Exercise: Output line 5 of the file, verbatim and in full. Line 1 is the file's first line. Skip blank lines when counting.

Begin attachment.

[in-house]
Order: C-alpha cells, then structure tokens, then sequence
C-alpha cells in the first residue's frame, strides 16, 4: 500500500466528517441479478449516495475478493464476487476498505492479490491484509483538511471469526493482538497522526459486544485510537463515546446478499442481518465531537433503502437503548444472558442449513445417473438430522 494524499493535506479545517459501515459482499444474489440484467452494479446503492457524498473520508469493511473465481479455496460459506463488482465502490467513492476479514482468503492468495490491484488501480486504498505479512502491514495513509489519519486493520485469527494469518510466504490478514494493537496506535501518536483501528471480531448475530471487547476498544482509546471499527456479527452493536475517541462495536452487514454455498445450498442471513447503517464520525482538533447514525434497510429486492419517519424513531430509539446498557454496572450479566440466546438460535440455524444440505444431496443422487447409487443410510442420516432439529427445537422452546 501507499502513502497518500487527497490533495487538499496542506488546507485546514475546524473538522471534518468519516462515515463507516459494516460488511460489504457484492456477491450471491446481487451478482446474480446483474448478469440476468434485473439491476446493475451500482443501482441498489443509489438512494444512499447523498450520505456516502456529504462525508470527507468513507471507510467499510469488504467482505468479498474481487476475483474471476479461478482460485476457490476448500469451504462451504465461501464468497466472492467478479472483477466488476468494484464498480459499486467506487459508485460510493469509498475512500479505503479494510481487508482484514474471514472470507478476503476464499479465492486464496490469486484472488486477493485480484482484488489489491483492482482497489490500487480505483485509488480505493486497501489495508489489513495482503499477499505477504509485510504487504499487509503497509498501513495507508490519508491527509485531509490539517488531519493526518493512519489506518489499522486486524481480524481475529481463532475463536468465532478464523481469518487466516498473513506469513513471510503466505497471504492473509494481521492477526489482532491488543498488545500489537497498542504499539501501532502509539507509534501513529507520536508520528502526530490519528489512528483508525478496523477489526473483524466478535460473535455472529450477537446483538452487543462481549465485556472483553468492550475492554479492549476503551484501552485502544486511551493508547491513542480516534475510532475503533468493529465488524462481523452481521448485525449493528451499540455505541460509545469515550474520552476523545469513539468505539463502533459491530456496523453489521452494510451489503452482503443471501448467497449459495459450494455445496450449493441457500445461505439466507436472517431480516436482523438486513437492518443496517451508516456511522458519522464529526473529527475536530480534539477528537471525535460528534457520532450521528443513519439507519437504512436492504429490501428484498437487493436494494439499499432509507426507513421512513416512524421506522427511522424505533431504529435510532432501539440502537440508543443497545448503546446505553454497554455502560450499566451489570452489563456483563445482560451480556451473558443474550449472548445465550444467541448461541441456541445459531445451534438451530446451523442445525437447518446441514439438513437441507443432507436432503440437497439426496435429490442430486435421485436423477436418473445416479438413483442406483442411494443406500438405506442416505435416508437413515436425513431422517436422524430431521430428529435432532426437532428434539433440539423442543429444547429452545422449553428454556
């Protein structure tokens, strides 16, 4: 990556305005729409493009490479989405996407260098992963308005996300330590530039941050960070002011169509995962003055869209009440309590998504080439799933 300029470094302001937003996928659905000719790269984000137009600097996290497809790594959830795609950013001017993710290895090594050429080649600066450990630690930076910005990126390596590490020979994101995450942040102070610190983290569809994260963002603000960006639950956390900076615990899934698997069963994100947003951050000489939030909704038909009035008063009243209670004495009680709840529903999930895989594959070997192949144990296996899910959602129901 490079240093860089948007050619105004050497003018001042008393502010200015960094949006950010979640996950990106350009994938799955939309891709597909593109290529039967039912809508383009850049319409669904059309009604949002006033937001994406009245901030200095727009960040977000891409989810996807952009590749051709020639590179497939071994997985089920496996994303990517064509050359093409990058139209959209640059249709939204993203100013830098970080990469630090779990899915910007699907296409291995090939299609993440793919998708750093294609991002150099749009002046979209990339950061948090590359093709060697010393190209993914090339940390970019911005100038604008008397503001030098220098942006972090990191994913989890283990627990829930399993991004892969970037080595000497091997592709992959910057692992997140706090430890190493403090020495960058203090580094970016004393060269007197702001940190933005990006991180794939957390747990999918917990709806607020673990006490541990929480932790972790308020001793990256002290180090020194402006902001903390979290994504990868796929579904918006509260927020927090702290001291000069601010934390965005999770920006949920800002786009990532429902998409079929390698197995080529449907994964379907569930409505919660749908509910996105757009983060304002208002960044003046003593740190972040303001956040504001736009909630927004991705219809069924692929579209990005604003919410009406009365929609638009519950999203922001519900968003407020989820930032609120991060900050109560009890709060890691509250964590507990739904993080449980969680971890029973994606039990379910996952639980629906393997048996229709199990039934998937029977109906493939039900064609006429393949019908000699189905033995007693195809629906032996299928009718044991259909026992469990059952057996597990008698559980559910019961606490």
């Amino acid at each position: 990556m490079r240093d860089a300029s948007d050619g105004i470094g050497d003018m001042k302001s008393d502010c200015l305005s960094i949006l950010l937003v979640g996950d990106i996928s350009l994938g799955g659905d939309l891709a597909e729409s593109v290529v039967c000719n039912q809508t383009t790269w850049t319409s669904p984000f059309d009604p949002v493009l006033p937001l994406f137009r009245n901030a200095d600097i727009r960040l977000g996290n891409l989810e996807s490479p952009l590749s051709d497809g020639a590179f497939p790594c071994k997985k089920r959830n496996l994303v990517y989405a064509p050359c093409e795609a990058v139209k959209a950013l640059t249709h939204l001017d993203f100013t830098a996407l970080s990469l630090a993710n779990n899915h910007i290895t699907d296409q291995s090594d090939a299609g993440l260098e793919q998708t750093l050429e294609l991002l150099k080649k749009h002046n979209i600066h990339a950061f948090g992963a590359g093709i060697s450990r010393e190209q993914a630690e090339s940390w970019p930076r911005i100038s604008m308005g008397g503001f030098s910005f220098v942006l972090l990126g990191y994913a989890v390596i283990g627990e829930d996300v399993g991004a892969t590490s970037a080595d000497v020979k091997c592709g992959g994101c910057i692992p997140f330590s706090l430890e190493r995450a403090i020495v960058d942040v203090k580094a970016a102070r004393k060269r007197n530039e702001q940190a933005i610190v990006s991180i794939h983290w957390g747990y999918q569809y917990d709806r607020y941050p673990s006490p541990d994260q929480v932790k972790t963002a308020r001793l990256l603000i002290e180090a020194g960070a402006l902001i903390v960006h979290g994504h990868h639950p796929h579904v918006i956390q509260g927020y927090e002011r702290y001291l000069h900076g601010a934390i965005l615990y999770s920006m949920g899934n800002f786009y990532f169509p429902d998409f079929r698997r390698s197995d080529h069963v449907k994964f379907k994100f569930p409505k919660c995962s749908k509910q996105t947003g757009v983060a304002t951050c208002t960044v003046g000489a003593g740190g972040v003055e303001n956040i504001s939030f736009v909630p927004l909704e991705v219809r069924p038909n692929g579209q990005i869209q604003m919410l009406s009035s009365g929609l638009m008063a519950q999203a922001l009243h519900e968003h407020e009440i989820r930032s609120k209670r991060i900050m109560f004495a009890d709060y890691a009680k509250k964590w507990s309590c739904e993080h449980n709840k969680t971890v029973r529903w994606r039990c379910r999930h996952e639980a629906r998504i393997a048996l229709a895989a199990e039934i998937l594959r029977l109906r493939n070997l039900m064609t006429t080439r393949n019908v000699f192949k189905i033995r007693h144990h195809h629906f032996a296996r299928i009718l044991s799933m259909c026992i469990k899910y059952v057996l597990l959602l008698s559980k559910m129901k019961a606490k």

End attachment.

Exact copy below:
């Amino acid at each position: 990556m490079r240093d860089a300029s948007d050619g105004i470094g050497d003018m001042k302001s008393d502010c200015l305005s960094i949006l950010l937003v979640g996950d990106i996928s350009l994938g799955g659905d939309l891709a597909e729409s593109v290529v039967c000719n039912q809508t383009t790269w850049t319409s669904p984000f059309d009604p949002v493009l006033p937001l994406f137009r009245n901030a200095d600097i727009r960040l977000g996290n891409l989810e996807s490479p952009l590749s051709d497809g020639a590179f497939p790594c071994k997985k089920r959830n496996l994303v990517y989405a064509p050359c093409e795609a990058v139209k959209a950013l640059t249709h939204l001017d993203f100013t830098a996407l970080s990469l630090a993710n779990n899915h910007i290895t699907d296409q291995s090594d090939a299609g993440l260098e793919q998708t750093l050429e294609l991002l150099k080649k749009h002046n979209i600066h990339a950061f948090g992963a590359g093709i060697s450990r010393e190209q993914a630690e090339s940390w970019p930076r911005i100038s604008m308005g008397g503001f030098s910005f220098v942006l972090l990126g990191y994913a989890v390596i283990g627990e829930d996300v399993g991004a892969t590490s970037a080595d000497v020979k091997c592709g992959g994101c910057i692992p997140f330590s706090l430890e190493r995450a403090i020495v960058d942040v203090k580094a970016a102070r004393k060269r007197n530039e702001q940190a933005i610190v990006s991180i794939h983290w957390g747990y999918q569809y917990d709806r607020y941050p673990s006490p541990d994260q929480v932790k972790t963002a308020r001793l990256l603000i002290e180090a020194g960070a402006l902001i903390v960006h979290g994504h990868h639950p796929h579904v918006i956390q509260g927020y927090e002011r702290y001291l000069h900076g601010a934390i965005l615990y999770s920006m949920g899934n800002f786009y990532f169509p429902d998409f079929r698997r390698s197995d080529h069963v449907k994964f379907k994100f569930p409505k919660c995962s749908k509910q996105t947003g757009v983060a304002t951050c208002t960044v003046g000489a003593g740190g972040v003055e303001n956040i504001s939030f736009v909630p927004l909704e991705v219809r069924p038909n692929g579209q990005i869209q604003m919410l009406s009035s009365g929609l638009m008063a519950q999203a922001l009243h519900e968003h407020e009440i989820r930032s609120k209670r991060i900050m109560f004495a009890d709060y890691a009680k509250k964590w507990s309590c739904e993080h449980n709840k969680t971890v029973r529903w994606r039990c379910r999930h996952e639980a629906r998504i393997a048996l229709a895989a199990e039934i998937l594959r029977l109906r493939n070997l039900m064609t006429t080439r393949n019908v000699f192949k189905i033995r007693h144990h195809h629906f032996a296996r299928i009718l044991s799933m259909c026992i469990k899910y059952v057996l597990l959602l008698s559980k559910m129901k019961a606490k």